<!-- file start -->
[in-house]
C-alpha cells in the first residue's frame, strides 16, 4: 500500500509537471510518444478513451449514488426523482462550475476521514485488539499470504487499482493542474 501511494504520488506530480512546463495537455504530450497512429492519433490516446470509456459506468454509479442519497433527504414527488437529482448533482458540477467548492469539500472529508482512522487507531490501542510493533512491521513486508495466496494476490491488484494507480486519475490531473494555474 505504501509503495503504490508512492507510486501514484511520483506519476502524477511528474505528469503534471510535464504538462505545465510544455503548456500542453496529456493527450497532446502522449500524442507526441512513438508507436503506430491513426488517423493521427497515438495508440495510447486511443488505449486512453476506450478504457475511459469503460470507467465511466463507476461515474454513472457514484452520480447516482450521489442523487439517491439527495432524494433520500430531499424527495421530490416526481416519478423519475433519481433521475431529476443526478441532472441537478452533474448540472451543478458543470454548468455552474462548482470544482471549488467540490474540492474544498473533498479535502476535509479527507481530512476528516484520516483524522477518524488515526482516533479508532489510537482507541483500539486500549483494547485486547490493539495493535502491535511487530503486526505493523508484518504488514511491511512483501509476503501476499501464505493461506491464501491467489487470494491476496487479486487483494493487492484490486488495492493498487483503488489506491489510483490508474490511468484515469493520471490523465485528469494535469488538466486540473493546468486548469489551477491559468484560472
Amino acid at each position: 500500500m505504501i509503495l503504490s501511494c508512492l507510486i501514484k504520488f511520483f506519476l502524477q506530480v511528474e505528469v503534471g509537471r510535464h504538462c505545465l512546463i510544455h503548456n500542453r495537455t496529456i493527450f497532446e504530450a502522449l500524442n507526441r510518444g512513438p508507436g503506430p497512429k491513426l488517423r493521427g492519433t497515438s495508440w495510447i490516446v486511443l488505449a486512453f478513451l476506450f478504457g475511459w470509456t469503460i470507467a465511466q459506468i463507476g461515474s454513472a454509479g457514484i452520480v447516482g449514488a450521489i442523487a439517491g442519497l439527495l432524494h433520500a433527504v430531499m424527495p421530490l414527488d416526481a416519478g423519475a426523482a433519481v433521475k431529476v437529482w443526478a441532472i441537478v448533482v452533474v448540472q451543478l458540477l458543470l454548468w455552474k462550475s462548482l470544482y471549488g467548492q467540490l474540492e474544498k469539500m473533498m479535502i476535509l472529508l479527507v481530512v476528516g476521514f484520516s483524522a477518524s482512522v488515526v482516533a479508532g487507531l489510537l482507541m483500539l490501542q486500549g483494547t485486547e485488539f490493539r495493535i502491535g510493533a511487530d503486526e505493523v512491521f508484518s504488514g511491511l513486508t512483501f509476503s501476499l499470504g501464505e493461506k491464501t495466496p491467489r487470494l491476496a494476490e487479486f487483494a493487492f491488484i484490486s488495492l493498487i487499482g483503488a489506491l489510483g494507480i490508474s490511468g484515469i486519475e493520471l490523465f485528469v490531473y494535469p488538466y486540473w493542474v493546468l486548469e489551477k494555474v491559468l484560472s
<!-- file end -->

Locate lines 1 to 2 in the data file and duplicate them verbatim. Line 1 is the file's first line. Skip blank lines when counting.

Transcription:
[in-house]
C-alpha cells in the first residue's frame, strides 16, 4: 500500500509537471510518444478513451449514488426523482462550475476521514485488539499470504487499482493542474 501511494504520488506530480512546463495537455504530450497512429492519433490516446470509456459506468454509479442519497433527504414527488437529482448533482458540477467548492469539500472529508482512522487507531490501542510493533512491521513486508495466496494476490491488484494507480486519475490531473494555474 505504501509503495503504490508512492507510486501514484511520483506519476502524477511528474505528469503534471510535464504538462505545465510544455503548456500542453496529456493527450497532446502522449500524442507526441512513438508507436503506430491513426488517423493521427497515438495508440495510447486511443488505449486512453476506450478504457475511459469503460470507467465511466463507476461515474454513472457514484452520480447516482450521489442523487439517491439527495432524494433520500430531499424527495421530490416526481416519478423519475433519481433521475431529476443526478441532472441537478452533474448540472451543478458543470454548468455552474462548482470544482471549488467540490474540492474544498473533498479535502476535509479527507481530512476528516484520516483524522477518524488515526482516533479508532489510537482507541483500539486500549483494547485486547490493539495493535502491535511487530503486526505493523508484518504488514511491511512483501509476503501476499501464505493461506491464501491467489487470494491476496487479486487483494493487492484490486488495492493498487483503488489506491489510483490508474490511468484515469493520471490523465485528469494535469488538466486540473493546468486548469489551477491559468484560472